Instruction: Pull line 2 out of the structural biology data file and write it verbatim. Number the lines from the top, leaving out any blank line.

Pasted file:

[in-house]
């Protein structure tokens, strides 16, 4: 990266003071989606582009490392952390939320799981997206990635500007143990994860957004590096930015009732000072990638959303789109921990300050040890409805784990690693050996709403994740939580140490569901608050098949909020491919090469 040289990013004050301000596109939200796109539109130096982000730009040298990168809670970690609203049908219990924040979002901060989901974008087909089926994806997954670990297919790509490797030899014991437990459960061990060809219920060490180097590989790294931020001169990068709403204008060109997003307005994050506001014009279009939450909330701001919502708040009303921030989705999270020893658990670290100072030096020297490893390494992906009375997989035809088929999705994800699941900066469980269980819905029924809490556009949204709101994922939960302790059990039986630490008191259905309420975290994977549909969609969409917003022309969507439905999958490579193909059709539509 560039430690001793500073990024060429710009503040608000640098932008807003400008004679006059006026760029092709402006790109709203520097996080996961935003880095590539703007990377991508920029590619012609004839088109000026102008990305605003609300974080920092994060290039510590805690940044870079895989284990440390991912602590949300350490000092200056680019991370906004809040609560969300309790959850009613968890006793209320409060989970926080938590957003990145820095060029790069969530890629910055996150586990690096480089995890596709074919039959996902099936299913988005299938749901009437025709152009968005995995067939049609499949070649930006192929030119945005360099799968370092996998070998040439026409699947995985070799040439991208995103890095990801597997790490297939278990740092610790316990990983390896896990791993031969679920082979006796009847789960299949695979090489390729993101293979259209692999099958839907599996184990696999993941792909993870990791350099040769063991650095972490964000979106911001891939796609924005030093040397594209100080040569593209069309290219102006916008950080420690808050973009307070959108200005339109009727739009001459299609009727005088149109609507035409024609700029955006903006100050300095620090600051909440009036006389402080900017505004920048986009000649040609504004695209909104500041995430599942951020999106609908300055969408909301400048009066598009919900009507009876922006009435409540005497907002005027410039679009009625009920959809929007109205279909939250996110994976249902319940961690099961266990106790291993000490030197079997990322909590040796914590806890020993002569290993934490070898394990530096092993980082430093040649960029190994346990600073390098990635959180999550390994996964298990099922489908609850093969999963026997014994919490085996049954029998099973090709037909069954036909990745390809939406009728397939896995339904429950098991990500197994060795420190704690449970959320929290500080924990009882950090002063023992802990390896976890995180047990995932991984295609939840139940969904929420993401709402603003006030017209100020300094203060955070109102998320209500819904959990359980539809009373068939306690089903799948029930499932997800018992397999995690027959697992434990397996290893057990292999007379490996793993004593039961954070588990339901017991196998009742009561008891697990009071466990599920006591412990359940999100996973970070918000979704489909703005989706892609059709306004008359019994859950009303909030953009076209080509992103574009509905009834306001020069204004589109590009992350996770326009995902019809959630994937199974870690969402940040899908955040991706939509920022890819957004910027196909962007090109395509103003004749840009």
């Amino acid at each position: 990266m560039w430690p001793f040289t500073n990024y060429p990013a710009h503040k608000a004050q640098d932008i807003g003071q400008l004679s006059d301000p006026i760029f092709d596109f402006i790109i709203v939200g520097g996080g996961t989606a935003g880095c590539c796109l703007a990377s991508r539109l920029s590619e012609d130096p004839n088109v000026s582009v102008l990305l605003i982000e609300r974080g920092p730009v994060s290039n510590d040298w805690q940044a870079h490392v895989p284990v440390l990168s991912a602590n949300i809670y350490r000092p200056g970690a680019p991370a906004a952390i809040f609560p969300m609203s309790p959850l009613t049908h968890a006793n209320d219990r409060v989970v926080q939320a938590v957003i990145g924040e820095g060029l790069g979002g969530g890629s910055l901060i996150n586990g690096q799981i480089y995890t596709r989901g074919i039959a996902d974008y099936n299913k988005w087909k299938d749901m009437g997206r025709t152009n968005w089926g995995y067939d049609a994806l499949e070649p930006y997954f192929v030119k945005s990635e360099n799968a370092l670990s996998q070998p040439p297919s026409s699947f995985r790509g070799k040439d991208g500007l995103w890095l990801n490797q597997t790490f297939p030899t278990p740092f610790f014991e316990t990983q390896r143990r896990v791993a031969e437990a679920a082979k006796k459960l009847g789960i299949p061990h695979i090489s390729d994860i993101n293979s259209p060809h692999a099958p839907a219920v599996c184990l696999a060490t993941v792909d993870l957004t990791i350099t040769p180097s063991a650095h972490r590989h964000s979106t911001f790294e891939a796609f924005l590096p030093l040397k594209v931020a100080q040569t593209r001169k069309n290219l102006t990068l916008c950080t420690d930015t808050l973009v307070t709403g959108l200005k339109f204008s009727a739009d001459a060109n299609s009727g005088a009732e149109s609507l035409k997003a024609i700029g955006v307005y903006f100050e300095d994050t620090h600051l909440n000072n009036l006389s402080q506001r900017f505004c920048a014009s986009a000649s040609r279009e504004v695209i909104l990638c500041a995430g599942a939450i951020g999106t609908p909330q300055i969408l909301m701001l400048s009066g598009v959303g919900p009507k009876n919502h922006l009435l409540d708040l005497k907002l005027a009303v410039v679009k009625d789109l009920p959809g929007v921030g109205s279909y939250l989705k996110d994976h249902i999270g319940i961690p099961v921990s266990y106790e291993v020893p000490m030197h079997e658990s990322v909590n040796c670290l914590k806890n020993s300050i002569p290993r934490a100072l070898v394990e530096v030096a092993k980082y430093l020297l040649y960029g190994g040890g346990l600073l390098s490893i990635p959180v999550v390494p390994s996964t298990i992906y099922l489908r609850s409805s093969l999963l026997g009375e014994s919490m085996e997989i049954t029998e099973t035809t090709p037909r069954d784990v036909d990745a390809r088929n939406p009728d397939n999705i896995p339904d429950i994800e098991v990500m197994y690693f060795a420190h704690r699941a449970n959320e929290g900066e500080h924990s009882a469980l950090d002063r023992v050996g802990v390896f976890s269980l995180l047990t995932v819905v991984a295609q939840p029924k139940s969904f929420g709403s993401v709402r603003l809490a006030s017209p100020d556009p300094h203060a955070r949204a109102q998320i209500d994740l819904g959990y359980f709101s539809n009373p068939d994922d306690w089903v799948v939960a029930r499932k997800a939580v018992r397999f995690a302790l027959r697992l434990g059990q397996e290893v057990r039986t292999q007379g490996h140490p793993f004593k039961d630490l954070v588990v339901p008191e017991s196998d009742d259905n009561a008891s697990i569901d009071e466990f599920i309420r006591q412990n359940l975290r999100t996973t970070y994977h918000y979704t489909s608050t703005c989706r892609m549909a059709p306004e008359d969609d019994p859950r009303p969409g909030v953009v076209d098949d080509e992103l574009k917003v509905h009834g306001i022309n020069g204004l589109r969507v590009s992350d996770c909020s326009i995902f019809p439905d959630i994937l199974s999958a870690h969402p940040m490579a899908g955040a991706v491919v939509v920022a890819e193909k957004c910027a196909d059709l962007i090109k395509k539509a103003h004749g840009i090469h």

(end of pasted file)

């Protein structure tokens, strides 16, 4: 990266003071989606582009490392952390939320799981997206990635500007143990994860957004590096930015009732000072990638959303789109921990300050040890409805784990690693050996709403994740939580140490569901608050098949909020491919090469 040289990013004050301000596109939200796109539109130096982000730009040298990168809670970690609203049908219990924040979002901060989901974008087909089926994806997954670990297919790509490797030899014991437990459960061990060809219920060490180097590989790294931020001169990068709403204008060109997003307005994050506001014009279009939450909330701001919502708040009303921030989705999270020893658990670290100072030096020297490893390494992906009375997989035809088929999705994800699941900066469980269980819905029924809490556009949204709101994922939960302790059990039986630490008191259905309420975290994977549909969609969409917003022309969507439905999958490579193909059709539509 560039430690001793500073990024060429710009503040608000640098932008807003400008004679006059006026760029092709402006790109709203520097996080996961935003880095590539703007990377991508920029590619012609004839088109000026102008990305605003609300974080920092994060290039510590805690940044870079895989284990440390991912602590949300350490000092200056680019991370906004809040609560969300309790959850009613968890006793209320409060989970926080938590957003990145820095060029790069969530890629910055996150586990690096480089995890596709074919039959996902099936299913988005299938749901009437025709152009968005995995067939049609499949070649930006192929030119945005360099799968370092996998070998040439026409699947995985070799040439991208995103890095990801597997790490297939278990740092610790316990990983390896896990791993031969679920082979006796009847789960299949695979090489390729993101293979259209692999099958839907599996184990696999993941792909993870990791350099040769063991650095972490964000979106911001891939796609924005030093040397594209100080040569593209069309290219102006916008950080420690808050973009307070959108200005339109009727739009001459299609009727005088149109609507035409024609700029955006903006100050300095620090600051909440009036006389402080900017505004920048986009000649040609504004695209909104500041995430599942951020999106609908300055969408909301400048009066598009919900009507009876922006009435409540005497907002005027410039679009009625009920959809929007109205279909939250996110994976249902319940961690099961266990106790291993000490030197079997990322909590040796914590806890020993002569290993934490070898394990530096092993980082430093040649960029190994346990600073390098990635959180999550390994996964298990099922489908609850093969999963026997014994919490085996049954029998099973090709037909069954036909990745390809939406009728397939896995339904429950098991990500197994060795420190704690449970959320929290500080924990009882950090002063023992802990390896976890995180047990995932991984295609939840139940969904929420993401709402603003006030017209100020300094203060955070109102998320209500819904959990359980539809009373068939306690089903799948029930499932997800018992397999995690027959697992434990397996290893057990292999007379490996793993004593039961954070588990339901017991196998009742009561008891697990009071466990599920006591412990359940999100996973970070918000979704489909703005989706892609059709306004008359019994859950009303909030953009076209080509992103574009509905009834306001020069204004589109590009992350996770326009995902019809959630994937199974870690969402940040899908955040991706939509920022890819957004910027196909962007090109395509103003004749840009």